Fashion

Exclusive: Maria Grazia Chiuri on her vision of Dior and being political

by Monica Mong
27.09.2017
We are the only Malaysian press to interview Maria Grazia Chiuri at the Dior show and here's what she has to say.

This Paris Fashion Week is all about Dior.

Right now, Musée des Arts Décoratifs is running the “Christian Dior, Couturier du Rêve” (Christian Dior. Dream Couturier) exhibition, the largest fashion exhibition to-date in Paris, that celebrates the journey of Christian Dior over the past 70 years.

And once again, I was invited for another exclusive interview (the first was at the Fall 2017 show) with Maria Grazia Chiuri backstage at Musée Rodin after the Dior Spring/Summer 2018 show.

This Dior collection was inspired by artist Niki de Saint Phalle, who was driven by emotions and embodied the beauty of her time. More adolescent than androgynous, small and fiery, she exhibits a style of dressing that’s both iconic and personal.

And the collection also took references from Marc Bohan and his little dresses and jumpsuits.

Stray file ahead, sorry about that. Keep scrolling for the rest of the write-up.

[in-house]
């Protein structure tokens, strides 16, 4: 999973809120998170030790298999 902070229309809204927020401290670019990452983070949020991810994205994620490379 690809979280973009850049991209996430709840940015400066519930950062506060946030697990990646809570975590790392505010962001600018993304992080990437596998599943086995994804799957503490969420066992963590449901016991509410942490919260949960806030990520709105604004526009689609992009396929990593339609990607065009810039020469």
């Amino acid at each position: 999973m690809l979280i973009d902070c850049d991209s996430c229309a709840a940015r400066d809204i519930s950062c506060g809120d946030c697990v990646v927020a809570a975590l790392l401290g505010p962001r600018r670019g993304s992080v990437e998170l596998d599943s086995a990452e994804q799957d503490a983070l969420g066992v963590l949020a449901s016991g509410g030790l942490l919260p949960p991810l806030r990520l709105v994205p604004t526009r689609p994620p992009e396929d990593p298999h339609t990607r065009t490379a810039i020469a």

Then there was also the essay of Linda Nochlin in 1971 that stated: “Why have there not been great women artists?”, which was greatly emphasised by Maria Grazia Chiuri for this show.

Here are my 10 minutes with this inspirational woman on what the Dior Spring/Summer 2018 collection was all about.

Going political for Spring 2018

There’s a lot going on in this collection. How would you describe it in one sentence?
Enjoy fashion, that's my message. I want women to express themselves in a playful way with fashion.

 

How did you find out about the work by Linda Nochlin? How has it been important in shaping the way you present this time?
Because I think we are being brought into this argument that sometimes that women are born with certain kind of limitation.

I think Linda Nochlin was so strong, and rebellious that she decided to create something completely unusual for that time. We need to really remember that.

 

Niki de Saint Phalle was often perceived as superficial or naïve because of her work but if we see the Nanas today, it was actually very political. Does that apply to what you did too?
It is very important to reflect about this argument because fashion is related to body and body is something important to women and men.